Skip to comments.Woman on a Horse... [Re: Peyser's Attack on Fischl's "Tumbling Woman"]
Posted on 09/19/2002 11:34:26 AM PDT by paulklenk
Not since the communist Diego Rivera painted his mural for Rockefeller Center has there been such a ruckus about a piece of art in Midtown. The contretemps has erupted over Eric Fischls Tumbling Woman, which he sculpted during the weeks when he kept thinking of the image of bodies falling from the World Trade Center. I didnt see it, he told our Rachel Donadio last week, but it was the most complicated, infinitely complicated resonant image. He captured it in the form of a woman in free fall, her legs in the air, her head and neck pulling her downward to the earth that will receive her. A memorably haunting sculpture, it was installed at Rockefeller Center, where it stood until it was encountered by the celebrated columnist of the New York Post, Andrea Peyser.
Ms. Peyser, herself a New York monument, issued a column that ran under the headline Shameful Art Attack. She called the Fischl work a violently disturbing sculpture. Is it art? she asked. Or assault? Near the sculpture she encountered a man who had witnessed bodies falling from the World Trade Center and who felt the sculpture was disgusting. Its awful, she quoted him as saying. Its awful. She also quoted a security guard who said he felt as if he were being dragged against his will back to the terrible day when he actually watched human beings fall from the sky. Within hours of Ms. Peysers column hitting the pavement, Rockefeller Center folded and announced that it would remove the work, which otherwise would have been on display through September 23.
The record will probably show that Mr. Fischl lasted longer at Rockefeller Center than Diego Rivera managed to do. His mural incurred the wrath of Old Man Rockefeller because it included a portrait of Lenin. Rockefeller wanted Lenin removed. Riveras assistants threatened to go on strike, and the great muralist agreed with them, refusing to remove Lenin but offering to put in some images of American heroes. One account of the imbroglio that we found on the Internet speculated that Rivera knew Rockefeller wouldnt go for the compromise, because the artist surreptitiously had the mural photographed. Rockefeller had it covered up, but promised not to destroy it. The promise was broken, and the mural, in its original form, was reduced to powder. Rivera, and his wife, Frida Kahlo, returned to Mexico. The mural was put up in a new form in the Museum of the Palace of Fine Arts at Mexico City.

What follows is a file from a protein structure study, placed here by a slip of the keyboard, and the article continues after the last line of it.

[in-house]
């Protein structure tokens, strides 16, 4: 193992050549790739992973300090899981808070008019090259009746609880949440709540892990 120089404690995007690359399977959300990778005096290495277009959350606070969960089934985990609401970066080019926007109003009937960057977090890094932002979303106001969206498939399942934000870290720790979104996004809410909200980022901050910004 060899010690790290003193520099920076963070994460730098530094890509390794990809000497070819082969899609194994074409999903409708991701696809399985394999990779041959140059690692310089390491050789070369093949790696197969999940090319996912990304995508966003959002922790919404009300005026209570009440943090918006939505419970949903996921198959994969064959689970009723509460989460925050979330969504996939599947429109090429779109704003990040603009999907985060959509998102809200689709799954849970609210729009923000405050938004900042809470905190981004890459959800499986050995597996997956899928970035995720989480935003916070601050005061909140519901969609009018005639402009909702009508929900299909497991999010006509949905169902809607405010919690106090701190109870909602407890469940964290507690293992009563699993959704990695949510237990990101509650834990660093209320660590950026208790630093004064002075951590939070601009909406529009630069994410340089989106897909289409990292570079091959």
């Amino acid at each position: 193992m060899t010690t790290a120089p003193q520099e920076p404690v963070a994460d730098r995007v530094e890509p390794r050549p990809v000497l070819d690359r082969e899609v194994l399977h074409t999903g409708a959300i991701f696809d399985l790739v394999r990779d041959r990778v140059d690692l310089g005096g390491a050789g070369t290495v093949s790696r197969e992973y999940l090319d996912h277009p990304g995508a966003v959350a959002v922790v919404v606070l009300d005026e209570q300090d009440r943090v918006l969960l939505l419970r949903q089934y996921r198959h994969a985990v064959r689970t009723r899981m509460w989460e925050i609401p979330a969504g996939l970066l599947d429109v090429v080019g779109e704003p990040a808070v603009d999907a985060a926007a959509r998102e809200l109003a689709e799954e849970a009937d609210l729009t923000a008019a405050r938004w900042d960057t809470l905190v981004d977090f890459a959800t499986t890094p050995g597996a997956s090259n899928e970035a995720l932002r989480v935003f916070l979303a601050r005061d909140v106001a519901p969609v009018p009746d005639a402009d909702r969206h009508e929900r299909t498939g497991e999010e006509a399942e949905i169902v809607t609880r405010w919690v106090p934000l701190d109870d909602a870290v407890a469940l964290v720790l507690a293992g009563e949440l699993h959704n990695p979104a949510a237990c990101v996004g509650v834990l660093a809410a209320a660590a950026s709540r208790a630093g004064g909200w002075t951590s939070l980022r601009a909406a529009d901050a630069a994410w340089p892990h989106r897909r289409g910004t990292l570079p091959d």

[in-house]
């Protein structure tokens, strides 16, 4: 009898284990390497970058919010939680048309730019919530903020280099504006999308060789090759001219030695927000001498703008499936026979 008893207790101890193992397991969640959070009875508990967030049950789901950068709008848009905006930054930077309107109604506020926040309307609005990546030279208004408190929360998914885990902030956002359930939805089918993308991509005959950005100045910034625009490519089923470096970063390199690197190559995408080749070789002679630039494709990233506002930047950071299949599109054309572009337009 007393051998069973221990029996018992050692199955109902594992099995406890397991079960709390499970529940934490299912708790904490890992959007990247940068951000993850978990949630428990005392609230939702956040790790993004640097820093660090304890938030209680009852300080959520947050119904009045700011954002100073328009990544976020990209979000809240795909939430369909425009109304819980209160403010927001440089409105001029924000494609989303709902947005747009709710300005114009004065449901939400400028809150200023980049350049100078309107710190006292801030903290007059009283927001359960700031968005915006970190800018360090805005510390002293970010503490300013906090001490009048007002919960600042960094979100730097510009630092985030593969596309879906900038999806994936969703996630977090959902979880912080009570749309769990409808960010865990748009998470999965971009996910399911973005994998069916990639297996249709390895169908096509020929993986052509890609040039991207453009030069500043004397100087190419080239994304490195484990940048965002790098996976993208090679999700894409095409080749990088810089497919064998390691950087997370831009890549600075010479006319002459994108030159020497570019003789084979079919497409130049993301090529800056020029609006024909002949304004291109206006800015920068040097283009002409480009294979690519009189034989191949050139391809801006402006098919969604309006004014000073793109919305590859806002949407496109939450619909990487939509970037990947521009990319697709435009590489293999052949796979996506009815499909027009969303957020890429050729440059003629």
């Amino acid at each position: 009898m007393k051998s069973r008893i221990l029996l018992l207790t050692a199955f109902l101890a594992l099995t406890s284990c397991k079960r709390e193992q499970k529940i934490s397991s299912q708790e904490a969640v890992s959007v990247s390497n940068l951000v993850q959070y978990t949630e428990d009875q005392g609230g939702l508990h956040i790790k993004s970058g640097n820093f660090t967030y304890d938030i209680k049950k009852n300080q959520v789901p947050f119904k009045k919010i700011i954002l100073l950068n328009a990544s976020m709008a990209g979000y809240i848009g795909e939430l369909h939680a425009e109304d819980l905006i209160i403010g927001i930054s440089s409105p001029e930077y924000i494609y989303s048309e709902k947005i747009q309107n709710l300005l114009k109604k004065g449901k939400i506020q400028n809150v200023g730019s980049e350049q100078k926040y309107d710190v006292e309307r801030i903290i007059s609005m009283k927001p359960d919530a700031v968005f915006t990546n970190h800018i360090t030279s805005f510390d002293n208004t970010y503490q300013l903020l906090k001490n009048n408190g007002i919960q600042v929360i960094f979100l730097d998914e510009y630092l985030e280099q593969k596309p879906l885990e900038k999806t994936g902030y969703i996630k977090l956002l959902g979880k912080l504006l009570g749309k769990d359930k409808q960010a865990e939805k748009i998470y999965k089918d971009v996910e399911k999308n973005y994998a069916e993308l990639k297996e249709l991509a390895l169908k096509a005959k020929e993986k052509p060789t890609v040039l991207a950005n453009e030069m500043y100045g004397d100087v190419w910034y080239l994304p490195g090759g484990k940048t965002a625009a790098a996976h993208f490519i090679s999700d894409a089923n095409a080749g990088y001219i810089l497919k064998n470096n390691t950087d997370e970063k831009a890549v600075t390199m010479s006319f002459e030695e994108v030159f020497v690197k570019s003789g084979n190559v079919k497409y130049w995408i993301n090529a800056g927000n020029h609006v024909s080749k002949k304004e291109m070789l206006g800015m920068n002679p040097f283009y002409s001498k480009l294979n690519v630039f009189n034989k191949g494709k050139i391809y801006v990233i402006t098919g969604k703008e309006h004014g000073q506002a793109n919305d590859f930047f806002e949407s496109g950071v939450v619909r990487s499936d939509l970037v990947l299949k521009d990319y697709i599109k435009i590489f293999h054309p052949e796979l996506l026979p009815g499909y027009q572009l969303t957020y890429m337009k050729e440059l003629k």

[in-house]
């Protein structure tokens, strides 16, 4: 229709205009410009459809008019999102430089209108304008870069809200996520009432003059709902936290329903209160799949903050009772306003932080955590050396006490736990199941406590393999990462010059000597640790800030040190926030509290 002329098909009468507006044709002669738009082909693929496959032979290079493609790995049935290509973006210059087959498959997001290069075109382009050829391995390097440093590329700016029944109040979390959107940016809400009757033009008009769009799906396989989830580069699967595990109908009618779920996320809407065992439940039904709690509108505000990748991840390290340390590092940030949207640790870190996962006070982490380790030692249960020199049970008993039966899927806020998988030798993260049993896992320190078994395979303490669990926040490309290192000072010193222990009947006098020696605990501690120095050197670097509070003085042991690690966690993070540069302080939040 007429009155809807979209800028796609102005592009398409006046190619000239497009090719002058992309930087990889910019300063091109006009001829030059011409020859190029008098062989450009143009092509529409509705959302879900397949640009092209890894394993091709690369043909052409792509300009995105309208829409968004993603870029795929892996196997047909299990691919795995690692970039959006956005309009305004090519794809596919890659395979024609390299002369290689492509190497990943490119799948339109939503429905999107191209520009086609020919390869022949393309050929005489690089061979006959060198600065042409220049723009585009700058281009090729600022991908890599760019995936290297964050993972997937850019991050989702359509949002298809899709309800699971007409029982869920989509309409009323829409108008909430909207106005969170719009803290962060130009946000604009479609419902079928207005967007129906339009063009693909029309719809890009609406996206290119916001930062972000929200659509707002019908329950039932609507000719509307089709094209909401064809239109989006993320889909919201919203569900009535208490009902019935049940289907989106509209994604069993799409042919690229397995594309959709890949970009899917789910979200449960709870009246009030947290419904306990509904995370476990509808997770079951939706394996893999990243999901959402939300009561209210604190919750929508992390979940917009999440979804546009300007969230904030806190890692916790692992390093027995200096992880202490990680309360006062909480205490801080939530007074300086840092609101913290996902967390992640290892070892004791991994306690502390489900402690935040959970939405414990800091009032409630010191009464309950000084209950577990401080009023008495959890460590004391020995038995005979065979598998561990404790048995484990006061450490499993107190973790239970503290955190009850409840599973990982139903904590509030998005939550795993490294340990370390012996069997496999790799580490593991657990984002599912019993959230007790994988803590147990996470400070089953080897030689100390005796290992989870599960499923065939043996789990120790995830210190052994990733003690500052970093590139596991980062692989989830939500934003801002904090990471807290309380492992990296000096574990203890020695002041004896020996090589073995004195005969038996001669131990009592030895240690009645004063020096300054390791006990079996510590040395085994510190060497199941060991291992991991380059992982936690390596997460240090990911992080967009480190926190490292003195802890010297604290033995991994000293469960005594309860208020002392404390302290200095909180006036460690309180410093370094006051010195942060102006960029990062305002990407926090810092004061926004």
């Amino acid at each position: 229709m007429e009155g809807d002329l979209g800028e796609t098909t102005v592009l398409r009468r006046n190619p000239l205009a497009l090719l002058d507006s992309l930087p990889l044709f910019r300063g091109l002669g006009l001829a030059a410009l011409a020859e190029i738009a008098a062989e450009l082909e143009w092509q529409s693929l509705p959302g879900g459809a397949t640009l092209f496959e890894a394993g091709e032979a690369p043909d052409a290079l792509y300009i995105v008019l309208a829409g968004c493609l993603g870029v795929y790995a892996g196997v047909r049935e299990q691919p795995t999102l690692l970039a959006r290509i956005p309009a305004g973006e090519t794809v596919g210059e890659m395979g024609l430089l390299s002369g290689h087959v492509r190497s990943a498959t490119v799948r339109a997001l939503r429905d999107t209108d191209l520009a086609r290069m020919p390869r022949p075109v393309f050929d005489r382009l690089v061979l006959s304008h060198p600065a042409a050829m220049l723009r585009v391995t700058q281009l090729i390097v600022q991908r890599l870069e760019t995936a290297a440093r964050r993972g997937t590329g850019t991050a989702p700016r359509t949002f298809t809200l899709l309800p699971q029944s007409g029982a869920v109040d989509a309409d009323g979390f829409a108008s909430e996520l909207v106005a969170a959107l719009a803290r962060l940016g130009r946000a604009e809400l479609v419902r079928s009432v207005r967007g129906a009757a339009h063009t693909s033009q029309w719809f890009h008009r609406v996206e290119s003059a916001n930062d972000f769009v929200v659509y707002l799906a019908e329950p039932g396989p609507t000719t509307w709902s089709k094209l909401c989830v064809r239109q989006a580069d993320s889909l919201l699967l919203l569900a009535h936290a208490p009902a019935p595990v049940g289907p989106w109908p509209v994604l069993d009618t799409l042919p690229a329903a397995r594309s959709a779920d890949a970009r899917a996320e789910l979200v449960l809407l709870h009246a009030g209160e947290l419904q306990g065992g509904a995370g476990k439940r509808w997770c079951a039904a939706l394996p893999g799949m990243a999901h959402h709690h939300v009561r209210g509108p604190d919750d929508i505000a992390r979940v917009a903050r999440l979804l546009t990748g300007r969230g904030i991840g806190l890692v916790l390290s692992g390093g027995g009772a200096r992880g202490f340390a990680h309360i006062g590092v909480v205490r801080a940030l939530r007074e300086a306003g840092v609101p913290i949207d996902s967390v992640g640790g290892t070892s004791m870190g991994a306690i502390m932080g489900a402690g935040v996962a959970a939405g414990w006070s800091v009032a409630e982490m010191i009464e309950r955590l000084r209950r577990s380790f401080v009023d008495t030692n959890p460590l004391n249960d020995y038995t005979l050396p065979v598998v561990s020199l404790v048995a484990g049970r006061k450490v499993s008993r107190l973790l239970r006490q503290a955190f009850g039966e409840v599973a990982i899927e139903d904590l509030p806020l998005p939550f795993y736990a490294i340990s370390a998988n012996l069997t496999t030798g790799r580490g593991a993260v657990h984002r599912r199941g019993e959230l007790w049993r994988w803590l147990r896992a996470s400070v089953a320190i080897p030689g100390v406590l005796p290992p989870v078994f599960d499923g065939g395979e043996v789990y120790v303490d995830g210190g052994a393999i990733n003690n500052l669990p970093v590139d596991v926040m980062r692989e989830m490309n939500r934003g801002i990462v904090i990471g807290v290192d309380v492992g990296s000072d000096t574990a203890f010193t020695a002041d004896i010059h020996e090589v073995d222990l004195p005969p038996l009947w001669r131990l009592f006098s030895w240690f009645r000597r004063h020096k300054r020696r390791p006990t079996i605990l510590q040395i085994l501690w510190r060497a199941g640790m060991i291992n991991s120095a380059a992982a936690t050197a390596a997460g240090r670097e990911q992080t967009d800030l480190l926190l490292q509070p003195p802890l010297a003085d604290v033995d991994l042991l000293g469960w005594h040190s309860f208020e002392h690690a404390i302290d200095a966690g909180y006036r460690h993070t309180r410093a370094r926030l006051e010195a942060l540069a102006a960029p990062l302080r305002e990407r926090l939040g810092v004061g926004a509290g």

Somehow we have the feeling that New York was the loser in that transaction. Rivera may have been a communist, but he was a muralist with few peers (which is why Old Rockefeller wooed him to do the painting in the first place). Fischl, too, is a master painter. Were no fans of a lot of what passes for public art around town, but Tumbling Woman is no abstract lump of bronze. It is an extraordinary rendering of a woman in one of the most gripping poses we can imagine in art. It captured a moment that will live in the imagination of New York forever, and it deserves a place in the city. Not, as we say, that we lack regard for the Great Peyser. She deserves her own statue, perhaps in that plaza in front of the News Corp. building on Sixth Avenue. Call it Woman on a High Horse. A good man for the job would be Eric Fischl.
I will never understand the need to celebrate murder and death.
Now, THAT's a good idea!
. The article Peyser wrote is here.
The present day rockefellers probably would have dug it up and put it on display it the old man hadn't smashed it to bits.
I'm an artist myself. I rail against crudity for crudity's sake.
This piece is different. Its reality is poignant...truth is like that. The only criticism I have is that it should never have been displayed in NYC. Anywhere else, the piece would have been startling but thought provoking which is exactly the intent of the artist.
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